In other words, if we can find cheap labor, no opposition, ideal weather, and lax construction rules, we’ll go for it.

    If they wanted to make this testbed realistic, they would pick the place with crappy weather, onerous local regulations, crooked politicians, an angry community, and multiple established providers. That way it would look like most of the country.

  • jhn said:

    Nothing you write is a dig on their plan. They’re looking to build a couple of “testbeds” where they see what kind of use people put a 1 gb network to. They’re trying to demonstrate that a network run as they say a network should be can work. If the network is sustainable as an open access network, we’ll find out. If not, we’ll find out that, too. (Personally, while some competition is better than none, shared-infrastructure competition will never get you to the point where you can have dozens of ISPs, even if it does “work.”)

    I don’t think they’ve said they think that fiber is viable for every last rural household, or even politically doable, given the amount of digging required. But, if fiber is doable in some communities, why not have it in those communities? Gigabit speeds are advertised and delivered in some markets–dense places like Hong Kong. If it turns out that you can have affordable backhaul and gigabit last mile in Manhattan, isn’t that a good thing?

    It’s nice that the backlash has changed from being “they want to start subsidized municipal networks and destroy competition.” You might think that Google shouldn’t be pushing what you see as bad policies on the FCC. But here, Google is at least putting its money where its mouth is. They’re not looking for special favors or handouts.

  • George Ou (author) said:


    The problem is that Google is looking to deploy in the cheapest 1% (or less) of the nation, but it probably costs 10 times more in the remaining 99% of the nation. But Google and the other groups like Free Press will try to claim that if Google can do this, then why can’t the rest of the country. That is an absurd argument because what you can do in the cheapest 1% has no applicability to the rest of the nation.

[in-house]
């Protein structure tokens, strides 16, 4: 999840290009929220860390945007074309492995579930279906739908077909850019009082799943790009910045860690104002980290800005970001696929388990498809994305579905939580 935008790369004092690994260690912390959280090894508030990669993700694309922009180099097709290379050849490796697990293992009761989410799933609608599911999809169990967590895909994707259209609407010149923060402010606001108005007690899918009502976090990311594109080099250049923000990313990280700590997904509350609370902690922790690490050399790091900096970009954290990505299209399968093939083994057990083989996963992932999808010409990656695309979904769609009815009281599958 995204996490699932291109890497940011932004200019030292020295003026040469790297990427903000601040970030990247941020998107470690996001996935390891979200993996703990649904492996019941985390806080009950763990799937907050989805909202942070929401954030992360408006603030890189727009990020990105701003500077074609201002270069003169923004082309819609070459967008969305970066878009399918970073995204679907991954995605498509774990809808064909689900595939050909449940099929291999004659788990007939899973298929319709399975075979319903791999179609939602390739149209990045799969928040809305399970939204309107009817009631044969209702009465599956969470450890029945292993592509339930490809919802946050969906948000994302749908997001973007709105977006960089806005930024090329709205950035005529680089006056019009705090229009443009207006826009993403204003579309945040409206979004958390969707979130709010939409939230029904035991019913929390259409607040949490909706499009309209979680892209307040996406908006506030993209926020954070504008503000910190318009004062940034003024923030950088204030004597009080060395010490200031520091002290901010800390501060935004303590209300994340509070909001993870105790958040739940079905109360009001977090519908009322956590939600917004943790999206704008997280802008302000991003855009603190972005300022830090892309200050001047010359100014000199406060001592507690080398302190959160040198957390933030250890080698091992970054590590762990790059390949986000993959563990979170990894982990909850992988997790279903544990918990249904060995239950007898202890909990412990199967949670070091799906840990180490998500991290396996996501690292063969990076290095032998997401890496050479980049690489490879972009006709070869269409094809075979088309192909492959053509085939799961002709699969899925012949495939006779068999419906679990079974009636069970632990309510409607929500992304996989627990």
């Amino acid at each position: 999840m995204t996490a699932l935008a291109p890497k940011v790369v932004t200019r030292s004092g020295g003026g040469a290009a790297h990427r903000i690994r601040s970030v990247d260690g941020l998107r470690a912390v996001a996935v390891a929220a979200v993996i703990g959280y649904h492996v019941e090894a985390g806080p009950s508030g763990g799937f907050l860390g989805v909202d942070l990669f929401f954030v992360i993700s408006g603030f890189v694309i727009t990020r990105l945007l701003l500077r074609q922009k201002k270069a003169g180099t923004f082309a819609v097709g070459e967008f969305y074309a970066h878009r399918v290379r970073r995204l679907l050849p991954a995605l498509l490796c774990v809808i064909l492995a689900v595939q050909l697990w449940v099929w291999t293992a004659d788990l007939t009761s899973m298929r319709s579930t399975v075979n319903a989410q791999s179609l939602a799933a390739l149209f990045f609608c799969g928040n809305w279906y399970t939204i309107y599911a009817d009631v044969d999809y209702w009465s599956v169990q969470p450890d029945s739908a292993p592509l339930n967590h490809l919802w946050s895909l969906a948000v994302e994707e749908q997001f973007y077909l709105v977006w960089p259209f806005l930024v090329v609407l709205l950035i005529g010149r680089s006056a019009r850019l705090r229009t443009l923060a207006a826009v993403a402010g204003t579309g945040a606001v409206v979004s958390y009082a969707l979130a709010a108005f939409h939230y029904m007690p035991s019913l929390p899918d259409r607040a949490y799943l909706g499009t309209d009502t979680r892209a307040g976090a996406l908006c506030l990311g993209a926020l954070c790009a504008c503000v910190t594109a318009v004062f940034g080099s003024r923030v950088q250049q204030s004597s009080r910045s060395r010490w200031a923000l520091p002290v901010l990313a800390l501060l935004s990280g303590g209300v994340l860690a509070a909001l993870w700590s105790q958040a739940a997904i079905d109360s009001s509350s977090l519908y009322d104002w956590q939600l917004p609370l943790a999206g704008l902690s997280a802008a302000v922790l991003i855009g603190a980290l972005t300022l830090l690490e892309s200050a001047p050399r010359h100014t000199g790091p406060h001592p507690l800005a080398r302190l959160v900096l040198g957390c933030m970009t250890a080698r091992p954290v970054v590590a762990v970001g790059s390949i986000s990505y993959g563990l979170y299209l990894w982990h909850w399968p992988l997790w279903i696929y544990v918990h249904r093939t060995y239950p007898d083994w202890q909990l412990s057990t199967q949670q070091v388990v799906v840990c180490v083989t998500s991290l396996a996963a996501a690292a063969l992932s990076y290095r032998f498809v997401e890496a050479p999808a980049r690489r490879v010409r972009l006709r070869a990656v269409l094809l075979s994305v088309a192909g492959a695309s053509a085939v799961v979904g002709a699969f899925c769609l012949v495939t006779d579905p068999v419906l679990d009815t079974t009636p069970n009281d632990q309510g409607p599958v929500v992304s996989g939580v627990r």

• Sami Samhuri said:

    George, progress has to start somewhere. You can’t hold everyone back and move in lock step in a country the size of the US. How could this be anything but good?

    > Can Google actually deliver anything close to gigabit speeds to all of their users during peak usage times? It’s highly unlikely […]

    Do you have anything to back that up? We know they have been purchasing dark fibre since at least 2005 or so. They have data centres around the US. We don’t know if they can do it, but it seems you don’t want them to even try. Why is that?

  • Aaron Huslage said:

    Google’s trial is absolutely feasible. You’re basing your ideas on existing business models for ISPs, which are not the *only* way to do things. Google is being a disrupter of the first order here. They are bringing and testing new ways of building and charging for things that don’t come with legacy telco baggage. Just because we’ve always done it one way that means it has to be done that way forever…that way be dinosaurs.

  • George Ou (author) said:

    To Aaron and Sami,

    No one is holding anything back. I have no problem with Google trying and I’ll be the first to buy the service if it’s fast, competitively priced, reliable, and available to me. But you two seems to have missed my points. The lessons learned in the Google experiment apply to 1% of the nation where Google will cherry pick cheapest places to deploy, but it does not apply to the remaining 99% of the nation because the costs will be several times greater in those instances.

    Aaron, judging by your comments, I really doubt you’ve actually looked at what it takes to build a network. You seem to be saying that all the existing ISPs are stupid and they’re doing everything wrong. But if that’s the case, Google should be able to come in and build a nationwide broadband network and murder the existing “dinosaurs” and make a mint while doing it. But why is Google stopping at 50,000 to 500,000 people when there are 300,000,000 people in the country?

  • Todd said: